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Researchers at Rice University develop vanadium oxide-graphene materials for high power-density Li-ion batteries with ultrafast charging and discharging

Rate capacities of VO2-graphene architectures with different VO2 contents, measured for 30 cycles at each selected rate from 1C to 190C. Credit: ACS, Yang et al. Click to enlarge.

A team from Rice University has developed vanadium oxide (VO2)-graphene ribbon materials that, when used as cathode materials in Li-ion batteries, enable ultrafast, “supercapacitor-like” charge and discharge rates with long cycle life while maintaining highly reversible capacity. In a paper published in the ACS journal Nano Letters, the researchers suggested that this “breakthrough in cathode materials with ultrafast charging and discharging capability...can significantly prompt the rapid development and applications of high-power lithium ion batteries.

With the single crystalline VO2-graphene ribbons as cathodes, a full charge or discharge is capable in 20 seconds. The electrodes retain more than 90% of the initial capacity after cycling more than 1,000 times at an ultrahigh rate of 190C, providing the best reported rate performance for cathodes in lithium ion batteries to date.

The achievement of high-rate capability, most important for high power density applications such as in electric vehicles, is known to be hindered by kinetic problems involving slow ion and electron diffusions in the electrode materials. An effective strategy to enhance current rates is by reducing the characteristic dimensions of the electrochemically active materials, since the diffusion time of lithium ions (t) is proportional to the square of the diffusion length (L) (t ≈ L2/D). In this regard, numerous nanoscale materials including nanowires, nanotubes, nanoparticles, nanosheets, and nanoribbons have been recently synthesized and demonstrated for improving electrochemical performance for lithium storage. However, only modest improvements in rate performances have been observed due to difficulties to simultaneously possess efficient ion and electron pathways in unmodified nanomaterials.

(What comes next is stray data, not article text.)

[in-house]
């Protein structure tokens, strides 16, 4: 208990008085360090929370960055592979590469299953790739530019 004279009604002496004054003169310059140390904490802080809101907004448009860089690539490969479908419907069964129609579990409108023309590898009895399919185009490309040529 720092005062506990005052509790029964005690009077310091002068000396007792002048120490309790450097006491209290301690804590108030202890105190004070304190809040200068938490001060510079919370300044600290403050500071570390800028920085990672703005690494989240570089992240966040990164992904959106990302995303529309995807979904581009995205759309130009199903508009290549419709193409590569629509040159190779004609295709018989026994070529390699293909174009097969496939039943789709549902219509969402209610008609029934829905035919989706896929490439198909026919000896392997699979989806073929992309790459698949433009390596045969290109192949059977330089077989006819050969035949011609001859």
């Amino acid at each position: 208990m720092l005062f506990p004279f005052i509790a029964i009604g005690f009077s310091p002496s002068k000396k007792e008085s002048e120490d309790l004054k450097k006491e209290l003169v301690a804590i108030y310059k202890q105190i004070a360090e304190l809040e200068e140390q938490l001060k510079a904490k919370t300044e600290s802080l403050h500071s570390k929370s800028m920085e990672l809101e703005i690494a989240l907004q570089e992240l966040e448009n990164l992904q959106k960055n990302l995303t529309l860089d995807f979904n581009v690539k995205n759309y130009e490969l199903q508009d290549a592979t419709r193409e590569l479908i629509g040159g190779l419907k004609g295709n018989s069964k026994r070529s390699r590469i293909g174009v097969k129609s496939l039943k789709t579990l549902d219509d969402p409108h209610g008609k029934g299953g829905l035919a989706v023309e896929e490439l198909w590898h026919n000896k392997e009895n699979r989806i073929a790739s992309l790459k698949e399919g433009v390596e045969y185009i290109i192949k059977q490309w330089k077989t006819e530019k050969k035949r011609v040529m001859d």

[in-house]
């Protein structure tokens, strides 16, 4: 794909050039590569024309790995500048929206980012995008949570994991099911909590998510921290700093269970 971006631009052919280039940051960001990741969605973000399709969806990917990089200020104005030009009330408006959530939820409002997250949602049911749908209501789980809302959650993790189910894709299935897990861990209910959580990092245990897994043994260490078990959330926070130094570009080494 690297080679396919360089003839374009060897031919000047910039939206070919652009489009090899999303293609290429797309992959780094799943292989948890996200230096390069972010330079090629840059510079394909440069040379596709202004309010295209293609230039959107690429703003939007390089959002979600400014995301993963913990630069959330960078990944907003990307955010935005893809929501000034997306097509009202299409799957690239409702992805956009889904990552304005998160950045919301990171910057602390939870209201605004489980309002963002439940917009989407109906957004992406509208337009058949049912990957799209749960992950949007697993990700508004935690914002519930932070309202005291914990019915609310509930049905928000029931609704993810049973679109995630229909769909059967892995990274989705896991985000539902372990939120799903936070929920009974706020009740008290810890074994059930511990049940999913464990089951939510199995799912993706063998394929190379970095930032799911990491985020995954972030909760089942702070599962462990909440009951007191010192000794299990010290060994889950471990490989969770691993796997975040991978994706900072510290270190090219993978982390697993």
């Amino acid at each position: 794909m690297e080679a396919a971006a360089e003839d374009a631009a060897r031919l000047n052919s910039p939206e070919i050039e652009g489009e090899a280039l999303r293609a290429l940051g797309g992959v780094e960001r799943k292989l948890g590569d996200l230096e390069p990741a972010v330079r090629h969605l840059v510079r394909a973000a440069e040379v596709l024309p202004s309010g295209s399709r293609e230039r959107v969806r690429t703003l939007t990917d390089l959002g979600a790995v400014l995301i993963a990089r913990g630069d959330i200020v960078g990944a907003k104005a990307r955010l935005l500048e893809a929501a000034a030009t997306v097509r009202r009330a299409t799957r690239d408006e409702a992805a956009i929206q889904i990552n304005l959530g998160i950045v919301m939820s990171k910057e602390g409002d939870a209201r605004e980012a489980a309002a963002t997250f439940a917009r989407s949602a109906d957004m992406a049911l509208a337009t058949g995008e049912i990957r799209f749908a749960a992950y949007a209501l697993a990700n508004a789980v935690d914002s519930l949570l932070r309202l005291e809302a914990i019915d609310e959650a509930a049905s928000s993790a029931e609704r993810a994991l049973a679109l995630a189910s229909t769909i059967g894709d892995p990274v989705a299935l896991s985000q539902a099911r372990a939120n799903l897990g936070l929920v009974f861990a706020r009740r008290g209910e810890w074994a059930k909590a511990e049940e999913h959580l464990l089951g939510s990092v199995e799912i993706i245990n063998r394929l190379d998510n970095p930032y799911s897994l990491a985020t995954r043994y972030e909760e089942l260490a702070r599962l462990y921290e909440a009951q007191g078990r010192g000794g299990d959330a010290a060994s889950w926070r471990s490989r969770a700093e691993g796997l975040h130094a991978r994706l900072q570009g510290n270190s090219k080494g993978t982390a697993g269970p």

To further circumvent this problem, various three-dimensional (3D) architectures with high electrical conductivity have been employed to serve as current collectors for nanomaterials. Although some improvements in charging and discharging rates have been achieved with minimal capacity loss, these architectures commonly lead to the high-weight fraction of current collectors in electrodes, decreasing the overall energy density of batteries. Moreover, the complicated and limited approaches to fabricate such 3D architectures largely hamper their practical applications in lithium-ion batteries.

Here, we demonstrate a simple bottom-up approach for synthesizing vanadium dioxide (VO2) ribbons with thin, flexible, single-crystalline features simultaneously included with graphene layers as building blocks to construct 3D architectures.

—Yang et al.

The architecture of the material provides the following benefits, the researchers said: